A few other notable features include high contribution from coal in central and eastern India, higher household air pollution in north-east and central India, biofuel contributions in Bangladesh and open fires in Myanmar, the researchers said.

This study shows that the air pollution problem in South Asia is not just an urban scale problem, so policies targeted at urban scale development will not be enough to mitigate the national level PM2.5 exposure Mr Chatterjee said.

The researchers suggest several strategies for future interventions throughout South Asia, including policies encouraging the replacement of traditional fuel sources with sustainable sources of energy.

Also Read: Air Pollution: How Effective Has National Clean Air Programme Been In Improving Air Quality?

(This story has not been edited by NDTV staff and is published from a syndicated feed.)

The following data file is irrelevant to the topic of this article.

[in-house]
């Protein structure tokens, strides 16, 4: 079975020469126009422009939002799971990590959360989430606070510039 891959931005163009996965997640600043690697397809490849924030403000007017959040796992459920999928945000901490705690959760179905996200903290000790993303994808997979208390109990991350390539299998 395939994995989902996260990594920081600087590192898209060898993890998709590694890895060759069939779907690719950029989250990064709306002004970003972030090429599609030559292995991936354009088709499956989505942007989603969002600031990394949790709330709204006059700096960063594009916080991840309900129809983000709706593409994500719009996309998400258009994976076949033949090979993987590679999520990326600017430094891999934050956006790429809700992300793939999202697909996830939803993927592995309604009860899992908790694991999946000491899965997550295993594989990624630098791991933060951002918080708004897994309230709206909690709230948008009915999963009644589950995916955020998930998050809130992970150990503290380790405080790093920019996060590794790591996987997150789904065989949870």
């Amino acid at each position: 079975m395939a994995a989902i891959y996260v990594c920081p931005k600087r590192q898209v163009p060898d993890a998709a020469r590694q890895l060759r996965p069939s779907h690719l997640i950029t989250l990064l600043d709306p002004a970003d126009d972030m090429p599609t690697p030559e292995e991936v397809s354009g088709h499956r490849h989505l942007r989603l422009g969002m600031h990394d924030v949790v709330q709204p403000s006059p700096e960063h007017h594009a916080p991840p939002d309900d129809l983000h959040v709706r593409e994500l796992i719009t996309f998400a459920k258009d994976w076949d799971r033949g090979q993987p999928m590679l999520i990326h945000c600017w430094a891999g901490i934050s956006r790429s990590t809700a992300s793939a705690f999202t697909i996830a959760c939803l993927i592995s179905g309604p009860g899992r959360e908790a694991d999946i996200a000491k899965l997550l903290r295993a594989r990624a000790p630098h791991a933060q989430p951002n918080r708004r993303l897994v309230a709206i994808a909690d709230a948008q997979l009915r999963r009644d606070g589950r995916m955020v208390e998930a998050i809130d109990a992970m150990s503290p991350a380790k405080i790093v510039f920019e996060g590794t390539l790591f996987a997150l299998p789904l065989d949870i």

NDTV – Dettol have been working towards a clean and healthy India since 2014 via the Banega Swachh India initiative, which is helmed by Campaign Ambassador Amitabh Bachchan. The campaign aims to highlight the inter-dependency of humans and the environment, and of humans on one another with the focus on One Health, One Planet, One Future – Leaving No One Behind. It stresses on the need to take care of, and consider, everyone’s health in India – especially vulnerable communities – the LGBTQ populationindigenous people, India’s different tribes, ethnic and linguistic minorities, people with disabilities, migrants, geographically remote populations, gender and sexual minorities. In wake of the current COVID-19 pandemic, the need for WASH (WaterSanitation and Hygiene) is reaffirmed as handwashing is one of the ways to prevent Coronavirus infection and other diseases. The campaign will continue to raise awareness on the same along with focussing on the importance of nutrition and healthcare for women and children, fight malnutrition, mental wellbeing, self care, science and health, adolescent health & gender awareness. Along with the health of people, the campaign has realised the need to also take care of the health of the eco-system. Our environment is fragile due to human activity, which is not only over-exploiting available resources, but also generating immense pollution as a result of using and extracting those resources. The imbalance has also led to immense biodiversity loss that has caused one of the biggest threats to human survival – climate change. It has now been described as a “code red for humanity.” The campaign will continue to cover issues like air pollutionwaste managementplastic banmanual scavenging and sanitation workers and menstrual hygiene. Banega Swasth India will also be taking forward the dream of Swasth Bharat, the campaign feels that only a Swachh or clean India where toiletsare used and open defecation free (ODF)status achieved as part of the Swachh Bharat Abhiyan launched by Prime Minister Narendra Modi in 2014, can eradicate diseases like diahorrea and the country can become a Swasth or healthy India.